|Photo courtesy of HDR Architecture, Inc.; © 2010 Ari Burling|
There were three of us who made up the "panel". Both Carrie (who has 13 month old Kinley) and Julie (5 month old Carson was there with us today and boy was he hamming it up for his audience :-) received a prenatal diagnosis. They shared their experiences. Both of which were very interesting and emotional. The medical professionals in the room were captive, genuinely intrigued and had very good questions for each of them.
here are some phone pics I took of Carson.
It was nice having him sitting on the "panel" with us...he provided a bit of comic relief and helped break up some of the tension.
Next it was my turn to share our "Little Miss Macy" experience - as we received the news of her diagnosis postpartum. When I was finished telling our story, there was good dialogue and lots more good questions. I was impressed and uplifted by them all.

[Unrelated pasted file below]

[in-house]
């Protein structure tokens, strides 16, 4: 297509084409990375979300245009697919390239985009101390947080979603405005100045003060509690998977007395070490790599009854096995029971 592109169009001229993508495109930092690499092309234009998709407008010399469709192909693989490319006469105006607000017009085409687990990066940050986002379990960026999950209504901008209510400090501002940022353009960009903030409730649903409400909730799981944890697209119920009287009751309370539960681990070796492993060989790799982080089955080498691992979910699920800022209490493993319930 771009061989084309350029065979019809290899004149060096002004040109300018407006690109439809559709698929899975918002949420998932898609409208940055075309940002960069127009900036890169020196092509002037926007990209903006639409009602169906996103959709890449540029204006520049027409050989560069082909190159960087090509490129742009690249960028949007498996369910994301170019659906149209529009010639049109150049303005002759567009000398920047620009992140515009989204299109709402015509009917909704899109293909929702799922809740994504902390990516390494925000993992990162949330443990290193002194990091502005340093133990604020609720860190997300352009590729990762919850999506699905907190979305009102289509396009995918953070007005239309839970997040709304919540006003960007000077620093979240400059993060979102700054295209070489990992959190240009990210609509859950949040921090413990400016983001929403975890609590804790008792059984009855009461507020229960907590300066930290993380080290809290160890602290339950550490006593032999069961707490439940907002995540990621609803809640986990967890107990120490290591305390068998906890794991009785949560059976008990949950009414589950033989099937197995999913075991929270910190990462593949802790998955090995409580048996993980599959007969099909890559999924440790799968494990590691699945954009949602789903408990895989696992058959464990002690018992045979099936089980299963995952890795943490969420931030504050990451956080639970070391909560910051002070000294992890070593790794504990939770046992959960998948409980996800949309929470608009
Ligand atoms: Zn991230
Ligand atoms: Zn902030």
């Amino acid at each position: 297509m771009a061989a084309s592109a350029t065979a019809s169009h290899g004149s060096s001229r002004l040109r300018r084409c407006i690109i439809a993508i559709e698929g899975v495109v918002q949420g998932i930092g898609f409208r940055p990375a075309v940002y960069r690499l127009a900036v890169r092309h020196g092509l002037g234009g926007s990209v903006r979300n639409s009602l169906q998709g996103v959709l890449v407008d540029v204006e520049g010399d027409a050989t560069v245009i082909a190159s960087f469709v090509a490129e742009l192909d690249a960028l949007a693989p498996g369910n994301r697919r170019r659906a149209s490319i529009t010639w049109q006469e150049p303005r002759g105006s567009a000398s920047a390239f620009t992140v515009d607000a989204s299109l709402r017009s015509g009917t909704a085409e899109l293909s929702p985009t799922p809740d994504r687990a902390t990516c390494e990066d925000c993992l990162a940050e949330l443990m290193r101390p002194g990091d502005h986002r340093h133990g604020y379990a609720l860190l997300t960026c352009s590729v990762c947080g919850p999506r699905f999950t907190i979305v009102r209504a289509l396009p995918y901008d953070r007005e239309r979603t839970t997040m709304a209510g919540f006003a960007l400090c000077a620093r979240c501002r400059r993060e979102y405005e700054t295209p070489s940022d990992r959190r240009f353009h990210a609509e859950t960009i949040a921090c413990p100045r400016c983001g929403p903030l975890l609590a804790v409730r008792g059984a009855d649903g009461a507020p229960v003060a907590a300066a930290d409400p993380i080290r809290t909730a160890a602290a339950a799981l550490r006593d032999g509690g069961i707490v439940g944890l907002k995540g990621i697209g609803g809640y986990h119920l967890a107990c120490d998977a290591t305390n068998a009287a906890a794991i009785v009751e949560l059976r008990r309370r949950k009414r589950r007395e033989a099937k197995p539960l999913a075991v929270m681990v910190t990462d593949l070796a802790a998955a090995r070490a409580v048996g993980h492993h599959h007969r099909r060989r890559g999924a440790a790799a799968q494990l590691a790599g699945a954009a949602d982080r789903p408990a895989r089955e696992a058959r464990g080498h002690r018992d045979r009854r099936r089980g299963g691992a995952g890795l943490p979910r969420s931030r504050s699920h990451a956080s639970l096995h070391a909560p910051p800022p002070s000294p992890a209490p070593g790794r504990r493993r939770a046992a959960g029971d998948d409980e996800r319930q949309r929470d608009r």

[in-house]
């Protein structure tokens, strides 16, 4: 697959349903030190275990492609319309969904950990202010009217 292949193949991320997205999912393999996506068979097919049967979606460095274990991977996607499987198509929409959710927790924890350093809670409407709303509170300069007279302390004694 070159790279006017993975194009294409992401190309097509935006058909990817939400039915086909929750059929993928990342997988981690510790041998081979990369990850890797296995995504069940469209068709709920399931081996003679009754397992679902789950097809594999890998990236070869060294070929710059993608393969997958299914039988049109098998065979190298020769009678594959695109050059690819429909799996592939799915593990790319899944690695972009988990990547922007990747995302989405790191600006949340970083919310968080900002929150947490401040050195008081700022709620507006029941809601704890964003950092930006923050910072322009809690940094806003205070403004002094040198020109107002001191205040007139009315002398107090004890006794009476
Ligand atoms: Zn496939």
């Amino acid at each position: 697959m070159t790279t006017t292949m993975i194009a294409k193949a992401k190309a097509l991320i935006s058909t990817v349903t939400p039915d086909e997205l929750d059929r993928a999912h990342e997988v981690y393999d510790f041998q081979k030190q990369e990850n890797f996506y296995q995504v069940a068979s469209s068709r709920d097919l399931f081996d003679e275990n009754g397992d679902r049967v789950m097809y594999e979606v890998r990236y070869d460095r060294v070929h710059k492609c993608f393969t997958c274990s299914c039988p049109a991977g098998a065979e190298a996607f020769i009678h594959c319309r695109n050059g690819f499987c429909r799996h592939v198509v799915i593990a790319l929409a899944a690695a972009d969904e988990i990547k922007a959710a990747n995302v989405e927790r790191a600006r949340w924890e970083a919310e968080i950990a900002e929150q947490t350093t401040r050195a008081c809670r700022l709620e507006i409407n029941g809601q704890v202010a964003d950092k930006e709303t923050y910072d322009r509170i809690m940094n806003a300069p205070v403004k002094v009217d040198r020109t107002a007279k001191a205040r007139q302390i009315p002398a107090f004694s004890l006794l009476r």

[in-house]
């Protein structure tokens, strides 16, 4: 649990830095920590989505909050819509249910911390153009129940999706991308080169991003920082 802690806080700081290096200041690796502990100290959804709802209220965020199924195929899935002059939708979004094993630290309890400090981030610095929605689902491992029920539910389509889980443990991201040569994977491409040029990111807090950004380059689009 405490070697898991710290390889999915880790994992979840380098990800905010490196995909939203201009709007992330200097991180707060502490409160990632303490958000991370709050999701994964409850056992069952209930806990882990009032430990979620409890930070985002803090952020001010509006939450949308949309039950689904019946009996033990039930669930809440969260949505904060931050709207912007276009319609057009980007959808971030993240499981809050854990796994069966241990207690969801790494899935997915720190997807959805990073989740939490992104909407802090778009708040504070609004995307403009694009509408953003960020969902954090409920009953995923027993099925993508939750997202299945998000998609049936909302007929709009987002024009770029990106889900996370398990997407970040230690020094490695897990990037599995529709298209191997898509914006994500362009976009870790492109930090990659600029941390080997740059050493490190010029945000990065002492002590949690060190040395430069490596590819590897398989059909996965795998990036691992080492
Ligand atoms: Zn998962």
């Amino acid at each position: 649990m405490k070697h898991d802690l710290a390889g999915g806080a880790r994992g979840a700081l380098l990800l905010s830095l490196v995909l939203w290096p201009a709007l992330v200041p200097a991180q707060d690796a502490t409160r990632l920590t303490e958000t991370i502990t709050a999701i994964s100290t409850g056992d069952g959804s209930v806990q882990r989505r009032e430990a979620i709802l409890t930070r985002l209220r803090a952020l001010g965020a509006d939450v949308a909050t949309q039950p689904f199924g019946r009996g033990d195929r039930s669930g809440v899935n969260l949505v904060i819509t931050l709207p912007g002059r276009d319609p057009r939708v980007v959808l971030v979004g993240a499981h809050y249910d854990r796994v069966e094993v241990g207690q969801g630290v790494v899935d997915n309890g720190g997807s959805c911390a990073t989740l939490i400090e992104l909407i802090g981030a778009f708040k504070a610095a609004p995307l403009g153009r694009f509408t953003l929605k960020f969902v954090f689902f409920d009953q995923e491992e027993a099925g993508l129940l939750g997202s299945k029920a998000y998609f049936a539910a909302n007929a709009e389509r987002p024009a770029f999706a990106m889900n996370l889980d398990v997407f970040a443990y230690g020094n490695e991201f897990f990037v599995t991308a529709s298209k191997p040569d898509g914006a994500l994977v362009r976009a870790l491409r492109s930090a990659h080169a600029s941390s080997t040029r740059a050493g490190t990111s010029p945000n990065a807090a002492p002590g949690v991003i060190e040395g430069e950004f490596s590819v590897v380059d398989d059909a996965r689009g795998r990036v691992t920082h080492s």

I was initially going to go into this morning's discussion without notes, just winging it. As Roberta told us it could be a casual, share your story and Q&A type arrangement. We each sent in photos and there was a slideshow playing behind us...But this morning I arose from bed early and had a flood of memories rush into my head. The best way for me to revisit the evening of Macy's birth was to sit in front of the computer and just start typing. So that's what I did. I shared pretty much the whole story. :-)
Prior to beginning I put out a disclaimer. I warned the group that I may tear up a bit, but no worries, it's no big deal. I am just an emotional person and the water-works flow easily for me. I could see that many of them had already been tearing up as they listened to Carrie and Julie's stories, and I knew mine would be no different. :-)
It was basically a revised version of Macy's birth story. Leaving most side stories, names, etc out and tailoring it down quite a bit more for our "medical professional" audience perspective. I left out several minute details, as they really wanted to understand what we were feeling, learn how the news was broken to us, how we interpreted it, and how we handled it, etc...
I hope that the fact we were able and willing to share our stories and feelings helps them all understand and reach out more efficiently and effectively with families going forward. A little compassion goes a LONG way!